No, no. I don't touch them. I just give advice on best practice. I'm a Consultant.
Tony - drop me a line when you're retiring, OK?
You waiting five minutes I am calling my brother coming.
But I declined. I've lived here long enough to know that taxi drivers' brothers hardly ever come, least of all in five minutes. So, the options were, start phoning around alternatives in the certain knowledge that none would take less than an hour to arrive, or, start walking - Shanks's pony, as we used to say.
It's November now and, apart from having the wrong type of footwear, walking for an hour and a half with the guarantee of a cool beer at the end is no hardship. I'll go further and say it's a pleasure - between obstacles, hazards and obstructions.
The tacit assumption in Qatar seems to be that no-one walks, or perhaps that those who do are too poor to afford cars and therefore need not be considered. How else would you explain occasional raised flower beds the full width of the pavement? Are you supposed to mix it with the traffic or trample the flowers? Or do you risk both, by tightroping the coping wall? And then there are the footpaths that simply disappear just where they are needed most, at slip-roads, roundabouts and underpasses, leaving you to pick your way across fifty yards of desert sand or builder's rubble. By the way, here's a tip - when crossing urban desert on foot, walking with the legs wide apart helps prevent the gritty fallout from the moving shoe landing inside the stationary shoe at every step. Believe me; I have experience.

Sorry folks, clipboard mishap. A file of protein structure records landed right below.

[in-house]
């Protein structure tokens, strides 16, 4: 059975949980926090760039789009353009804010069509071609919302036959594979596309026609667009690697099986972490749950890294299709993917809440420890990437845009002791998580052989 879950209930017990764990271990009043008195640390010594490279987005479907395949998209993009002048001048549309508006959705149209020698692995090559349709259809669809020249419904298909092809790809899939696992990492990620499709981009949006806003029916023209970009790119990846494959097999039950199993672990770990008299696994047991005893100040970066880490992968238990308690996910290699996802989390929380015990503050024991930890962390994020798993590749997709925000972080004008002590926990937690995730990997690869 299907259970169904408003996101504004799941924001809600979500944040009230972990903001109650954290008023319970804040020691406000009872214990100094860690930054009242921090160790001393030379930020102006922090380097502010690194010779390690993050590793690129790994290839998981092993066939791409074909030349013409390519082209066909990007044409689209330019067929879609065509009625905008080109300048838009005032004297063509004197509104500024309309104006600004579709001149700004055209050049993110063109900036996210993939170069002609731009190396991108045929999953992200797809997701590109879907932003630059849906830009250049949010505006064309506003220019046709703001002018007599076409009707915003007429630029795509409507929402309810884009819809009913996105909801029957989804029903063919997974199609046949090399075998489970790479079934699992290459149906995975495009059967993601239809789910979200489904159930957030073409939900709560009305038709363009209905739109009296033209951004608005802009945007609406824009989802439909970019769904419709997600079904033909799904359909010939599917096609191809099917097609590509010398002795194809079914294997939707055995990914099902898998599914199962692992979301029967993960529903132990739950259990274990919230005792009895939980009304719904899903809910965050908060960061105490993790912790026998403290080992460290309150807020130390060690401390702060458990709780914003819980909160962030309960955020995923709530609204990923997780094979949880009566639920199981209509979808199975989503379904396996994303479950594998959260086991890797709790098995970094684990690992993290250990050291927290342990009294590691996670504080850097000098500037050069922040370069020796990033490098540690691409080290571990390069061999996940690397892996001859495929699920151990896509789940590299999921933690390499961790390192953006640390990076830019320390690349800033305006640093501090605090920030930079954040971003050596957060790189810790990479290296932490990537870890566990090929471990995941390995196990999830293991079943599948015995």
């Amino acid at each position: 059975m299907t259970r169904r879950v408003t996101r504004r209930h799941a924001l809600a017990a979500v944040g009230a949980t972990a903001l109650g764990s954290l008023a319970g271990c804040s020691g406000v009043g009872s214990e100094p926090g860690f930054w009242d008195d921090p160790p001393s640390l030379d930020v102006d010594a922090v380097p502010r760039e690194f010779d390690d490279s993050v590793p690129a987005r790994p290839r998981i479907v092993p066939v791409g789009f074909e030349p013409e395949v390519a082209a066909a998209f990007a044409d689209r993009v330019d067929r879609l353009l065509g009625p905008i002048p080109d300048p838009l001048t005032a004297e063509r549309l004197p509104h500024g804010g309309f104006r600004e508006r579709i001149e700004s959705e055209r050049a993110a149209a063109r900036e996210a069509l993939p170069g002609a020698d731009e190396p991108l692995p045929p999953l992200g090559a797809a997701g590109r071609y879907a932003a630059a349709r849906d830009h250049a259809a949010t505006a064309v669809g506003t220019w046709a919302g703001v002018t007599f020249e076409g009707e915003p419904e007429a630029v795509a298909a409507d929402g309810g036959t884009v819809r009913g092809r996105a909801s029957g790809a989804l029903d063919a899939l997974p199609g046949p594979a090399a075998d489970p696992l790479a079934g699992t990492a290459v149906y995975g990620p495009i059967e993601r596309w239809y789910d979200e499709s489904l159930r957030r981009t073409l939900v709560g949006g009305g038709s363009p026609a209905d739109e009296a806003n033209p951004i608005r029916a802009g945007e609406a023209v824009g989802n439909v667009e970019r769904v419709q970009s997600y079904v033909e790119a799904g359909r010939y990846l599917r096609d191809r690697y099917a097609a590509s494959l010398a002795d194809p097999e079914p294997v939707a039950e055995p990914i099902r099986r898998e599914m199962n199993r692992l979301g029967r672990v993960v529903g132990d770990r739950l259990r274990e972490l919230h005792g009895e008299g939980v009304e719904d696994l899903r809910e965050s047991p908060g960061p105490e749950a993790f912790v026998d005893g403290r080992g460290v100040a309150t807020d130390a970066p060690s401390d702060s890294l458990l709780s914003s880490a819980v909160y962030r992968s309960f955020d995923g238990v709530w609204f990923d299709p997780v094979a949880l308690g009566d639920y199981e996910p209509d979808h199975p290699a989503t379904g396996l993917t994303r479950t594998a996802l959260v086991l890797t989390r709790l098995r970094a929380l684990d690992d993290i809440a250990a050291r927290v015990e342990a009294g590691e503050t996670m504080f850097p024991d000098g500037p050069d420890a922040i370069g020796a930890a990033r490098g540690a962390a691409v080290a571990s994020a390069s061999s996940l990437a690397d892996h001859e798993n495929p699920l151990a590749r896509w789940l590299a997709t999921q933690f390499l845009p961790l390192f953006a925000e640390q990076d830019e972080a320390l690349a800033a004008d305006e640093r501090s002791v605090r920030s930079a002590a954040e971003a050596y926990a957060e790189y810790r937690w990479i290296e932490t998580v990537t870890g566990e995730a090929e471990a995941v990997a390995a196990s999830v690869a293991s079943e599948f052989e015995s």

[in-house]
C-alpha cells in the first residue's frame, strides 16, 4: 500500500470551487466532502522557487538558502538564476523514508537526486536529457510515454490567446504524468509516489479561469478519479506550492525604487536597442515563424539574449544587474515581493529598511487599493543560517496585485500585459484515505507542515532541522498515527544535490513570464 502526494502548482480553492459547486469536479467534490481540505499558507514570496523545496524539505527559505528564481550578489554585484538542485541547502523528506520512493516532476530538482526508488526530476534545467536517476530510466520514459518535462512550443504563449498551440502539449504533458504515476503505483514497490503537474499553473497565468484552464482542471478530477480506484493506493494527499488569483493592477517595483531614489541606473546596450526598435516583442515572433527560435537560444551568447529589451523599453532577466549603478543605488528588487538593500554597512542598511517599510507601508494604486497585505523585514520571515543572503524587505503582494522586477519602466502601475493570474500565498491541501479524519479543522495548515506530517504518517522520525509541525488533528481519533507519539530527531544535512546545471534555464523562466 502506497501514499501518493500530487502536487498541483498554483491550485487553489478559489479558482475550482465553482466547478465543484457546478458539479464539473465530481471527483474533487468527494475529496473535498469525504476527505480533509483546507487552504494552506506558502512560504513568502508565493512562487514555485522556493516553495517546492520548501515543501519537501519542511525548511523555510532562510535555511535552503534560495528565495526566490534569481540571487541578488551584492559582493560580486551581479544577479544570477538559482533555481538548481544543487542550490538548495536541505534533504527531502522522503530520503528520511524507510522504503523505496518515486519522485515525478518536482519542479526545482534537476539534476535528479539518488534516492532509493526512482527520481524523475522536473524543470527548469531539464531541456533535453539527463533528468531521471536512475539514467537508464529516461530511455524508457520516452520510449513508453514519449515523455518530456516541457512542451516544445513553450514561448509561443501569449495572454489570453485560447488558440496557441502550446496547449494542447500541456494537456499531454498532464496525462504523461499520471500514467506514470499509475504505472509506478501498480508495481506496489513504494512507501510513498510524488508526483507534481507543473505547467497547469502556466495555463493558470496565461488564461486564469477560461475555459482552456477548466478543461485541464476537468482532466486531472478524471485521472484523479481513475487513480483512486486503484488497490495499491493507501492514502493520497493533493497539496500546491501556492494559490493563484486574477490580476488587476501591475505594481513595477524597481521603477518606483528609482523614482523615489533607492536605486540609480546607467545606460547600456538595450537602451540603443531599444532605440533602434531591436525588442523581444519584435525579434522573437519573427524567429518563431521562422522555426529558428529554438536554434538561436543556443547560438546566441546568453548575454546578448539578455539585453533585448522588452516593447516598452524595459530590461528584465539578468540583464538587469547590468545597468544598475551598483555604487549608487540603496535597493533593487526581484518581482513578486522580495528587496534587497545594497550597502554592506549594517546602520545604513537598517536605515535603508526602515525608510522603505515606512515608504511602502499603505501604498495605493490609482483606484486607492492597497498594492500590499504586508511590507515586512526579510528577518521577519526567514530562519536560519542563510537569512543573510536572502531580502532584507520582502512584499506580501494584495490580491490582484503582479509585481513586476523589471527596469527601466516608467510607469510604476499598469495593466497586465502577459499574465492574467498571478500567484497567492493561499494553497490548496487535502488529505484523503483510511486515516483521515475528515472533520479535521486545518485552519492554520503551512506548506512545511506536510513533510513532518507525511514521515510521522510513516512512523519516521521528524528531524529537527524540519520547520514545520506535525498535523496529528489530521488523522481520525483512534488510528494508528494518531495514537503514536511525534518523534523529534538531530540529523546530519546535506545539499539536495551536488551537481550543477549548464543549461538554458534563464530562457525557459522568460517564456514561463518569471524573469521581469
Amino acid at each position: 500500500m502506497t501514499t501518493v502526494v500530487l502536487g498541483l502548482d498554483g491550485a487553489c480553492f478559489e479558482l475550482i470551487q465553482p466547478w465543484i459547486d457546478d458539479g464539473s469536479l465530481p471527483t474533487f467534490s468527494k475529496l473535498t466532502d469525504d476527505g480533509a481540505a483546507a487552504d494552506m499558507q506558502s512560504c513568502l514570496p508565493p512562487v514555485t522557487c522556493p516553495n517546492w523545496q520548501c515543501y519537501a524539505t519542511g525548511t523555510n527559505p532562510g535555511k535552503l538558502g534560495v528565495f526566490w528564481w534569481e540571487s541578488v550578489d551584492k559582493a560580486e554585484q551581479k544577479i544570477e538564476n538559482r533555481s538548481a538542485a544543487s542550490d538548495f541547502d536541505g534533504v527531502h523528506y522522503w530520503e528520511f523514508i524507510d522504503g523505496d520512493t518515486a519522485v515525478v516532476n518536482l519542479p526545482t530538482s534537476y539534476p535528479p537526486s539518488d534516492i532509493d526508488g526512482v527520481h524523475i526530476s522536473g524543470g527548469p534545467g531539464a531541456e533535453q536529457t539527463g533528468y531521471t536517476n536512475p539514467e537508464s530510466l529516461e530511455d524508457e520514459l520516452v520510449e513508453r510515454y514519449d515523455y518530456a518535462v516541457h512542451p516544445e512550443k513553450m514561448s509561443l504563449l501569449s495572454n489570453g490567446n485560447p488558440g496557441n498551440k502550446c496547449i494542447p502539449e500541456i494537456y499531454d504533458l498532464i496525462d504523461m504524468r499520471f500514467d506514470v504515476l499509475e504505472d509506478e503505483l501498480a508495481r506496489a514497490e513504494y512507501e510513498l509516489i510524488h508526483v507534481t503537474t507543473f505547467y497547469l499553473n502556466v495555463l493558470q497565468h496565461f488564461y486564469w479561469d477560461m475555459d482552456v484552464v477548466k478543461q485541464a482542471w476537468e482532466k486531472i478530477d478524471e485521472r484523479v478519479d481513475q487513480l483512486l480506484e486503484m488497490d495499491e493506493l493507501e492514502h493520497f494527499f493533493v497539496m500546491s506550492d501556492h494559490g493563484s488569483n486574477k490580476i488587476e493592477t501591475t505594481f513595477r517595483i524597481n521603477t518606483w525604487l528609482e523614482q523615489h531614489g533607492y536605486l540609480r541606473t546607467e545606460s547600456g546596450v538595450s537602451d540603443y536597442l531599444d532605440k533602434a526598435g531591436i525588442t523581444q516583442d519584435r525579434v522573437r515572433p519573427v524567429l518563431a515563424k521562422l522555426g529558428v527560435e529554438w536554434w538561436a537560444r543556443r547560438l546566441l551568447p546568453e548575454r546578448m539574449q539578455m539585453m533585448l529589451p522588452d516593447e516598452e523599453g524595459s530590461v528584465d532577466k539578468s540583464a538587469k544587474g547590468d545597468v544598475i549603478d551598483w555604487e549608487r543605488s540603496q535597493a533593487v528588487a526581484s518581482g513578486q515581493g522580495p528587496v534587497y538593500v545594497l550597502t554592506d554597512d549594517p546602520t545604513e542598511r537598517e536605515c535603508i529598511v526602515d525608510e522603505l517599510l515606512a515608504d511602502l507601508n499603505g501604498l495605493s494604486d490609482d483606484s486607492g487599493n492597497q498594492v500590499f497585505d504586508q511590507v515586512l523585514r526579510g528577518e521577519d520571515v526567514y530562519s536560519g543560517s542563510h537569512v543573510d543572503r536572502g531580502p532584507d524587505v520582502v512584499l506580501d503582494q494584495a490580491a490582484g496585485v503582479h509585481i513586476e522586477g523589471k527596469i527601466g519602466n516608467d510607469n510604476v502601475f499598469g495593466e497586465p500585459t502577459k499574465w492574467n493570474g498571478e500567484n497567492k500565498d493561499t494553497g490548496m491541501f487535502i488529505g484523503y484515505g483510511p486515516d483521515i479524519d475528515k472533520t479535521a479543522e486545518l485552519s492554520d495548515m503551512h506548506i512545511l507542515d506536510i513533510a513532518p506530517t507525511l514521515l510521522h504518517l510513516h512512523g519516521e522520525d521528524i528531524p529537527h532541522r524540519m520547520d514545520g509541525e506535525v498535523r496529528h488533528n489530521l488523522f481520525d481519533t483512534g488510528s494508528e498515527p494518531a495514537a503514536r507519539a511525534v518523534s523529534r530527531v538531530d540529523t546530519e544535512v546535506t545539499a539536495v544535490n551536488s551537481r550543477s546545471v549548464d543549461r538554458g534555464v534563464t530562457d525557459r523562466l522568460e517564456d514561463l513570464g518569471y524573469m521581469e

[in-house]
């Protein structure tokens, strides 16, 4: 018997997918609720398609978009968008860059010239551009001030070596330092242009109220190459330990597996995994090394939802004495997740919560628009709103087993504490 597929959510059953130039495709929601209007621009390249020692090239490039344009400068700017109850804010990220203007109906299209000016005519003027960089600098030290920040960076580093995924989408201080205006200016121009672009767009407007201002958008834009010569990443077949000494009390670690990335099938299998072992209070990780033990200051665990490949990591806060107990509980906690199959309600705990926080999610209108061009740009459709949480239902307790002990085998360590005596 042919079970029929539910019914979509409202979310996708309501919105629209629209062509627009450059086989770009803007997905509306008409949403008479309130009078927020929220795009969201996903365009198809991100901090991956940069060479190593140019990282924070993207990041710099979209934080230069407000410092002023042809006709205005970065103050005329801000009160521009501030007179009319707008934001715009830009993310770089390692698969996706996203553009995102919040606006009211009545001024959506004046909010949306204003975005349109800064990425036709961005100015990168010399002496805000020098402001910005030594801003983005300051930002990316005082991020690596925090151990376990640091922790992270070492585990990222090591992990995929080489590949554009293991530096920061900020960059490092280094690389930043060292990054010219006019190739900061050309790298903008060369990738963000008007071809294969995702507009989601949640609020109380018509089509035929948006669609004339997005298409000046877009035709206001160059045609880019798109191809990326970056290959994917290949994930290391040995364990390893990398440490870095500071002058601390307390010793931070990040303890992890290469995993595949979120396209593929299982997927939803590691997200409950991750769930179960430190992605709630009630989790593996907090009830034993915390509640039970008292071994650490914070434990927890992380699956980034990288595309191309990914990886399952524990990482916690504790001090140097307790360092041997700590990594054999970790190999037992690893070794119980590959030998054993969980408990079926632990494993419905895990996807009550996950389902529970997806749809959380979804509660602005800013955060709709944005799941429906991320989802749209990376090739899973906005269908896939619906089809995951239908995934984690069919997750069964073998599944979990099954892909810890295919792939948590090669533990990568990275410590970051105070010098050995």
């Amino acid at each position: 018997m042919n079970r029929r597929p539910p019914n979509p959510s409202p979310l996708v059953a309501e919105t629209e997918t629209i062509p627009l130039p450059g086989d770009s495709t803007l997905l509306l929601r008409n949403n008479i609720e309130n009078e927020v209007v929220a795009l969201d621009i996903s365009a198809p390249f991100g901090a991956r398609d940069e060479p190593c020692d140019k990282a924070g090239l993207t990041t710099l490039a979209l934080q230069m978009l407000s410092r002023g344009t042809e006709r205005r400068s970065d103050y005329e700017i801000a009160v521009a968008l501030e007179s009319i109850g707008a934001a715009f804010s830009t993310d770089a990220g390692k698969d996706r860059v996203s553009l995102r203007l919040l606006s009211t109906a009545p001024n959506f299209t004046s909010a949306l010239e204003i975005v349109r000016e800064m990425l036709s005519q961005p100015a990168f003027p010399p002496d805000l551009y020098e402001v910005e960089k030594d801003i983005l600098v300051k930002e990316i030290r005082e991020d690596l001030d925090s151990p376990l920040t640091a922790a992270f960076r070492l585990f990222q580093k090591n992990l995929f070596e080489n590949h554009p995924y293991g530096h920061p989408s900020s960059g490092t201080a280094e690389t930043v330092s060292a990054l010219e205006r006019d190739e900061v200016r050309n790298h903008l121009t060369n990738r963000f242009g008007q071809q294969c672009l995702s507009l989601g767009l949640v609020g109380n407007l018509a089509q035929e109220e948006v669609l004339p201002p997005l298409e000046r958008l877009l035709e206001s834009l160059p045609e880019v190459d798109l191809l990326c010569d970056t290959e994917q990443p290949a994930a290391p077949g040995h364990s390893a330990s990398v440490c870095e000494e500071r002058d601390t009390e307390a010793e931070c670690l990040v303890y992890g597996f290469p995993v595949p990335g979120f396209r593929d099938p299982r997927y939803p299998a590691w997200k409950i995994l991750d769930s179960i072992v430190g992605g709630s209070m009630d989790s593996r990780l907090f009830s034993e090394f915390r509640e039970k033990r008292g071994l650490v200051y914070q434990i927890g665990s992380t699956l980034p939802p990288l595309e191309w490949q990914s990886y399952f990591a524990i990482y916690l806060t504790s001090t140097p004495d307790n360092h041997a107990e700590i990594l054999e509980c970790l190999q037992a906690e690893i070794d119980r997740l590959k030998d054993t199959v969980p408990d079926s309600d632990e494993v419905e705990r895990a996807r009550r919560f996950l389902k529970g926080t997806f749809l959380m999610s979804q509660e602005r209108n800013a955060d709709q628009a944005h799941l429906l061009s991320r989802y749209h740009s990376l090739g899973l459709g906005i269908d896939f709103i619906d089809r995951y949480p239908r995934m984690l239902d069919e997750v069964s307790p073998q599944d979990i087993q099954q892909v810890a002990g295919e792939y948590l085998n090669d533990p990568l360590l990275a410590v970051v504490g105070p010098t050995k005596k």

These minor inconveniences aside, it is rare to walk anywhere for more than half an hour without happening on something of inexpressible worth. Last night, the reward was the huge orange ball of the full moon rising smoothly from the sea behind the classic lines of the Royal palace. At walking speed, you can enjoy the entire performance. From a car, there's the moon is about as far as it goes.
And the cool beer was all the better for the exercise.
So, what searches bring people to the Paranormal Hotel? The title itself is quite popular (apparently there's a real Paranormal venue called the Stanley Hotel in the Rocky Mountain national park in Colorado that claims to do ghosts on demand). But the single most searched term appears to be 'gay Doha'. Mainly prospective business visitors doing some advance research into the club scene before flying. Sorry guys, you'll not find Qatar the most accommodating of countries! In fact, we're still struggling with the concept of a normal bar...